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Louisbourg

 Related Terms

• Jeffery Amherst
• 
James Wolfe
• 
Fort Necessity
• 
Fort Duquesne
• 
Fort Frontenac
• 
Fort Crown Point
• 
Fort Niagra
• 
Fort Ticonderoga
• 
Fort William Henry
• 
Quebec

 

Definition: French island citadel seized in June-July 1758 by British troops under Jeffery Amherst and James Wolfe. British troops sailed from Halifax, Nova Scotia, under cover of darkness to Cape Breton Island, then had to wait almost a week for heavy fog to lift before attacking. The French defense was sturdy, but British luck won out once again as a small band of sailors managed to land onshore and secure a beachhead while a lucky shot from a British ship touched off a French gunpowder store, igniting most of the other French ships in a tremendous fireball. Once the British were onshore, it was only a matter of time. The battle turned into a siege, and the French finally surrendered,more than three weeks after the fighting began. This battle was extremely important in that it effectively cut off French reinforcements. It also allowed allowed the British to sail down the St. Lawrence River to Quebec, the last real French stronghold in North America.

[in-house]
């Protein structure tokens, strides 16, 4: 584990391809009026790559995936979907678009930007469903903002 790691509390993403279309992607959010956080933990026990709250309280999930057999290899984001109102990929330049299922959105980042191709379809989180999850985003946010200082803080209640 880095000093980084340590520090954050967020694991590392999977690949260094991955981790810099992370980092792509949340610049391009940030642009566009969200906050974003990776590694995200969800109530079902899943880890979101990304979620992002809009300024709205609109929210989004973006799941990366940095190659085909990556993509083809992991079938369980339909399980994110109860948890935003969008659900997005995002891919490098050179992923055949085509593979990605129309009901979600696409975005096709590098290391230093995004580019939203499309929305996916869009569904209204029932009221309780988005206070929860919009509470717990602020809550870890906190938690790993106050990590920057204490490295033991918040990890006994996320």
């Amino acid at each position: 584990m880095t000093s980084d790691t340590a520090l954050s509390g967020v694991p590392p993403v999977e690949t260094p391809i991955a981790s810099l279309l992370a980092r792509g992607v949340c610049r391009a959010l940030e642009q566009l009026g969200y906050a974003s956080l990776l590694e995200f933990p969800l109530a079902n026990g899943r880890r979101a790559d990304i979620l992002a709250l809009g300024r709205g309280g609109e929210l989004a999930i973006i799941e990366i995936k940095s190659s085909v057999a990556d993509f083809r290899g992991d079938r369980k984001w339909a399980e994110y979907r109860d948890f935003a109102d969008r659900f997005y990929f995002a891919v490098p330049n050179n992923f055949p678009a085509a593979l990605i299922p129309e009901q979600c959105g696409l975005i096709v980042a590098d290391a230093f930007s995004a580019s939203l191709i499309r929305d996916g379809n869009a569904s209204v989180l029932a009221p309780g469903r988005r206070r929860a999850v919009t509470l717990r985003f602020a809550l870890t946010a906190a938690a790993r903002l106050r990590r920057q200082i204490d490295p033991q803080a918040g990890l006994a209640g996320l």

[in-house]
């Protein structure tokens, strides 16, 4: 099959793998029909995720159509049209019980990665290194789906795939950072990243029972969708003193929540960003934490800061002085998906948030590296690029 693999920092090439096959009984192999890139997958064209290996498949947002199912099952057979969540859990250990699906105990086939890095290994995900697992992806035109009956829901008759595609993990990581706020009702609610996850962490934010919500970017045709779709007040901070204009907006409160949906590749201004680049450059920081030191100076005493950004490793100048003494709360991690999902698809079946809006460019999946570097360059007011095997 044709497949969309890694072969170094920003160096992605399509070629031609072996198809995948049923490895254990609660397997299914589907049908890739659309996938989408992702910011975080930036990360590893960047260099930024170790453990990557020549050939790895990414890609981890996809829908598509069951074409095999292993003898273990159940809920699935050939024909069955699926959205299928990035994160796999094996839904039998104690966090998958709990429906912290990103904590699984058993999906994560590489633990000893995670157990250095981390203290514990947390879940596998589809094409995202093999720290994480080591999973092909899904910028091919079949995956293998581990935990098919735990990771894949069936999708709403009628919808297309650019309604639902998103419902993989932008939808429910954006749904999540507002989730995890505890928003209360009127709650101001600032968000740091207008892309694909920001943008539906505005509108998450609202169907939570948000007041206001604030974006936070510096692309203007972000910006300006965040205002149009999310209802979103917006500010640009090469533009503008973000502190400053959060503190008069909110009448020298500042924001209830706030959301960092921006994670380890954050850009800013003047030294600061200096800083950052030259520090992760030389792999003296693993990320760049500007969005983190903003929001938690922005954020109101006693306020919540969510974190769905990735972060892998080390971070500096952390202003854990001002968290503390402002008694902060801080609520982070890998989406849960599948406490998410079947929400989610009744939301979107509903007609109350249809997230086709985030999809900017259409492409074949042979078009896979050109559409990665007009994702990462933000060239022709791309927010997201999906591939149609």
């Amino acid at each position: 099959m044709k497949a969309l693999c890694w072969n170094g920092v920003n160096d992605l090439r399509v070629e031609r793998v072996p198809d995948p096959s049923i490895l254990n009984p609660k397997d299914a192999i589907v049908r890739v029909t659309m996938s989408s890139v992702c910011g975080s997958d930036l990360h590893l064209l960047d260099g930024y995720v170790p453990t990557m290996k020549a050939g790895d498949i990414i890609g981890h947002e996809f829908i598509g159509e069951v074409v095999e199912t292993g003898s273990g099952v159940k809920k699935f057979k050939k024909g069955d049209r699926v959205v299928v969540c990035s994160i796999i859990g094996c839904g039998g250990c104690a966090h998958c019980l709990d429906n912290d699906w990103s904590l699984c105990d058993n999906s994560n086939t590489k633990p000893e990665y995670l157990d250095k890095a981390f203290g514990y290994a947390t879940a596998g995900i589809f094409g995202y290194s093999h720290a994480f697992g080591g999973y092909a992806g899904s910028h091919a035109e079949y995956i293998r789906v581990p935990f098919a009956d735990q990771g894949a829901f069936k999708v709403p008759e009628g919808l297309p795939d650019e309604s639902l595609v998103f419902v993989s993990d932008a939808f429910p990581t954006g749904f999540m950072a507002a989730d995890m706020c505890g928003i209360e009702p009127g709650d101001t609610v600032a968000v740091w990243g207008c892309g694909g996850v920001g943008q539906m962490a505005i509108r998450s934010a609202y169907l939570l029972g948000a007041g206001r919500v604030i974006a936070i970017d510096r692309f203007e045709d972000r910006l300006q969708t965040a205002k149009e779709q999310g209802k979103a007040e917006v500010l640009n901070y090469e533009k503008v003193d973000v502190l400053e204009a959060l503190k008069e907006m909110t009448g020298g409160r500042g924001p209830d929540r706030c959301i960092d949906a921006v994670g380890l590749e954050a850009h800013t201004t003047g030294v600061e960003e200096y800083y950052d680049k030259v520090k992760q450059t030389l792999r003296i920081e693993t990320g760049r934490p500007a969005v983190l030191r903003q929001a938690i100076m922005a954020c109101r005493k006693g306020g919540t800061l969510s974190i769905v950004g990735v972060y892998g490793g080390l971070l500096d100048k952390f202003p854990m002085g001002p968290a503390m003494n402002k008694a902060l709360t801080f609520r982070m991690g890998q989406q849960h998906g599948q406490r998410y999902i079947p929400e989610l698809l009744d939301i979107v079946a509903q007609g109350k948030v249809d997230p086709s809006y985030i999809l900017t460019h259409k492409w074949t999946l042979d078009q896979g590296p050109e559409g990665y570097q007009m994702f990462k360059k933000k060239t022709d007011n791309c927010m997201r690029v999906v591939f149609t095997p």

Related Resources:
About Louisbourg
Read about the importance of this battle here.

Map of the Battle of Louisbourg
See the overall picture to better understand the significance of this important battle.

The French and Indian War
Read about the war, its battles, its origins, and its aftermath.

Elsewhere on the Web:
The Capture of Louisbourg
Read a detailed report of how a siege turned into an English victory.

More on Louisbourg
Dig deeper into the story of this English victory.

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